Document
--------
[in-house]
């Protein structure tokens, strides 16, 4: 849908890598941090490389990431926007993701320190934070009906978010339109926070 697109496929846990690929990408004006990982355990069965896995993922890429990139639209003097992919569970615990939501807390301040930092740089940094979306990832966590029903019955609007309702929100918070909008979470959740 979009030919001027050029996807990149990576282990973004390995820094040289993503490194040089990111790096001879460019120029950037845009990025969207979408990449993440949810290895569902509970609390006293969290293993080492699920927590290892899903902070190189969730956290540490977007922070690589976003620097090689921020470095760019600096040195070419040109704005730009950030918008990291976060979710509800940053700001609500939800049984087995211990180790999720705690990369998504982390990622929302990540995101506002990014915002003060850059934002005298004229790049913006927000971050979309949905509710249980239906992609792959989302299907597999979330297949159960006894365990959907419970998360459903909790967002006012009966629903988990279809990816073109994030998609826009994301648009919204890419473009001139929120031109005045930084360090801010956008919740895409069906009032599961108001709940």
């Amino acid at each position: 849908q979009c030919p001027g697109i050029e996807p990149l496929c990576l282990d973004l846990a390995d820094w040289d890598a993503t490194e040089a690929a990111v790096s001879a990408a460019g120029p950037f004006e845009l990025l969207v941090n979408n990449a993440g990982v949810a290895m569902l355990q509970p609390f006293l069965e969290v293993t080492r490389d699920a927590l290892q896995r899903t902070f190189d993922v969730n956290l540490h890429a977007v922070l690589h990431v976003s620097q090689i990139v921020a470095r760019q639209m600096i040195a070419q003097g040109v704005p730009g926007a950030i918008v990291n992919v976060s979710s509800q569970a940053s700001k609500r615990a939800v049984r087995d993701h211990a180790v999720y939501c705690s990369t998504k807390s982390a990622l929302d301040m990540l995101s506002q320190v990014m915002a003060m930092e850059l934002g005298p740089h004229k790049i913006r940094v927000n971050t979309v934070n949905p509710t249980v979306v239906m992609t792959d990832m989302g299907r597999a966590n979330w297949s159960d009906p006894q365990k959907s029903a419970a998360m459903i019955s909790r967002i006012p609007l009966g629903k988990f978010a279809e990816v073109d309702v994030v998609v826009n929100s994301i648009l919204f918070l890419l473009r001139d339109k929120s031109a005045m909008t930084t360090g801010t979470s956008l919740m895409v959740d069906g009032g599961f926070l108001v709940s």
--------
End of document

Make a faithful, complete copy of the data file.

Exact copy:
[in-house]
């Protein structure tokens, strides 16, 4: 849908890598941090490389990431926007993701320190934070009906978010339109926070 697109496929846990690929990408004006990982355990069965896995993922890429990139639209003097992919569970615990939501807390301040930092740089940094979306990832966590029903019955609007309702929100918070909008979470959740 979009030919001027050029996807990149990576282990973004390995820094040289993503490194040089990111790096001879460019120029950037845009990025969207979408990449993440949810290895569902509970609390006293969290293993080492699920927590290892899903902070190189969730956290540490977007922070690589976003620097090689921020470095760019600096040195070419040109704005730009950030918008990291976060979710509800940053700001609500939800049984087995211990180790999720705690990369998504982390990622929302990540995101506002990014915002003060850059934002005298004229790049913006927000971050979309949905509710249980239906992609792959989302299907597999979330297949159960006894365990959907419970998360459903909790967002006012009966629903988990279809990816073109994030998609826009994301648009919204890419473009001139929120031109005045930084360090801010956008919740895409069906009032599961108001709940």
């Amino acid at each position: 849908q979009c030919p001027g697109i050029e996807p990149l496929c990576l282990d973004l846990a390995d820094w040289d890598a993503t490194e040089a690929a990111v790096s001879a990408a460019g120029p950037f004006e845009l990025l969207v941090n979408n990449a993440g990982v949810a290895m569902l355990q509970p609390f006293l069965e969290v293993t080492r490389d699920a927590l290892q896995r899903t902070f190189d993922v969730n956290l540490h890429a977007v922070l690589h990431v976003s620097q090689i990139v921020a470095r760019q639209m600096i040195a070419q003097g040109v704005p730009g926007a950030i918008v990291n992919v976060s979710s509800q569970a940053s700001k609500r615990a939800v049984r087995d993701h211990a180790v999720y939501c705690s990369t998504k807390s982390a990622l929302d301040m990540l995101s506002q320190v990014m915002a003060m930092e850059l934002g005298p740089h004229k790049i913006r940094v927000n971050t979309v934070n949905p509710t249980v979306v239906m992609t792959d990832m989302g299907r597999a966590n979330w297949s159960d009906p006894q365990k959907s029903a419970a998360m459903i019955s909790r967002i006012p609007l009966g629903k988990f978010a279809e990816v073109d309702v994030v998609v826009n929100s994301i648009l919204f918070l890419l473009r001139d339109k929120s031109a005045m909008t930084t360090g801010t979470s956008l919740m895409v959740d069906g009032g599961f926070l108001v709940s």